In this tutorial we will discuss two topics that fall under the heading of useful but not often used. The first topic discusses creating user-defined constants. The second topic discusses the need to occasionally adjusting the graph's scale.
Creating user-defined constants.
As you know the built-in constant PI( ) is used when you wish to express the value of p. Excel also allows the user to define his or her own constants. For example, you will notice that many of the physics formulas you will encounter this year make use of many constants such as g, the acceleration due to gravity. At our latitude in Clemson, SC, we experience an acceleration due to earth's gravity which is g = 9.80 m/s2.
You will find that you will use the value for g throughout the year. When using Excel, rather than typing 9.80 each time you wish to express the acceleration due to earth's gravity, you can define the constant with a descriptive name or symbol, say in this case, 'g', to equal 9.80. Then simply use your defined constant, g, in your formulas.
Let us work a non-physics example to see how to define our own constants. Again, there are several ways to define constants, but this is one method that I think will be most helpful.
Say, for example that you are the owner of a produce stand and you wish to use Excel to calculate the amount each customer owes. This amount is dependent on the cost of each produce item and also the quantity purchased. Say, you sell apples for $0.25, oranges for $0.45, and pears for $0.65. These costs change on a daily basis, so it will be helpful to be able to quickly and easily change the costs of the produce without having to change any of your total cost formulas.
Your first step is to set up a data table like the one to the right. Notice that the words "Apples", "Oranges" and "Pears" appear next to their individual purchase cost. While this is not imperative, it is helpful to organize your table this way.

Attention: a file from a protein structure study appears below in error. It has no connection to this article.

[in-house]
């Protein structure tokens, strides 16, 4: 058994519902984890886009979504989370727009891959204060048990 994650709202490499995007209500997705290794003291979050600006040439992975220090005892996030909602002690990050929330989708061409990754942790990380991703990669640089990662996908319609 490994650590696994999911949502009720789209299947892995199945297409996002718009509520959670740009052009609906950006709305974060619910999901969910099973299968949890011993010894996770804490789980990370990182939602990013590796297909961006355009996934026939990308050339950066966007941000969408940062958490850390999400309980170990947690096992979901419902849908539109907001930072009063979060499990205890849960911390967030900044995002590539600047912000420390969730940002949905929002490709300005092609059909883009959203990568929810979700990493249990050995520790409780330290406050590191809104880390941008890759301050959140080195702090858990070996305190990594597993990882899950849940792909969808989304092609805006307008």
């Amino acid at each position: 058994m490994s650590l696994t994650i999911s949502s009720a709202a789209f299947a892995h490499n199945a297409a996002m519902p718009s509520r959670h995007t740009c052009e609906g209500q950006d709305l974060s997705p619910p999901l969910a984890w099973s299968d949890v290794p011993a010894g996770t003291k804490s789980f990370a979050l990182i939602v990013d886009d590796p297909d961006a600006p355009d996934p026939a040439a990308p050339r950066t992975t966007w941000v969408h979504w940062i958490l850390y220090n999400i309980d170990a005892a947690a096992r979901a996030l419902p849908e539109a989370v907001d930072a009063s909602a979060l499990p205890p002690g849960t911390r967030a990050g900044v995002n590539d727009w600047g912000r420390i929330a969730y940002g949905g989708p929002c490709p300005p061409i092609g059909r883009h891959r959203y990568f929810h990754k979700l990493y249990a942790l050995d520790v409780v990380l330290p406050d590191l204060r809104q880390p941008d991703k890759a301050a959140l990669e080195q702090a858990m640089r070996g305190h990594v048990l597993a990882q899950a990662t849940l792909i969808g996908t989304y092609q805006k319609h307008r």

Also notice the Name Box is encircled in the screen shot to the right. This indicates that cell B3 has been clicked on. You should also be aware that the formula bar indicates that the value for cell B3 is 0.25. There is nothing new here.
Now we wish to define three constants that represent the cost of each produce item. Let us define our first constant as "apple" to represent the cost of an apple. To do this, follow the steps below:
If you would like to delete a constant, the easiest way is to click Insert >> Name >> Define on the Menu Bar. Then select the appropriate constant and click the Delete button.
Adjusting the graph's scale.
Often you will plot data that is relatively constant. For instance, say you measure the velocity of an air track glider on a level track. The velocity of the glider in this situation should be constant as the data to the right shows.
However, when Excel plots the data, the scale of the velocity axis is such that the data appears to be widely varying as shown below.
To make the graph display a more obviously linear trend, we need to expand the scale of the vertical (velocity) axis. To do so, simply double-click on the vertical axis and change the scale accordingly. The final result is shown below:
Note that both graphs plot the same data! The only difference in the graphs is their scale.
Note that the axis maximum and minimum were
entered manually as indicated by the red circles in the above
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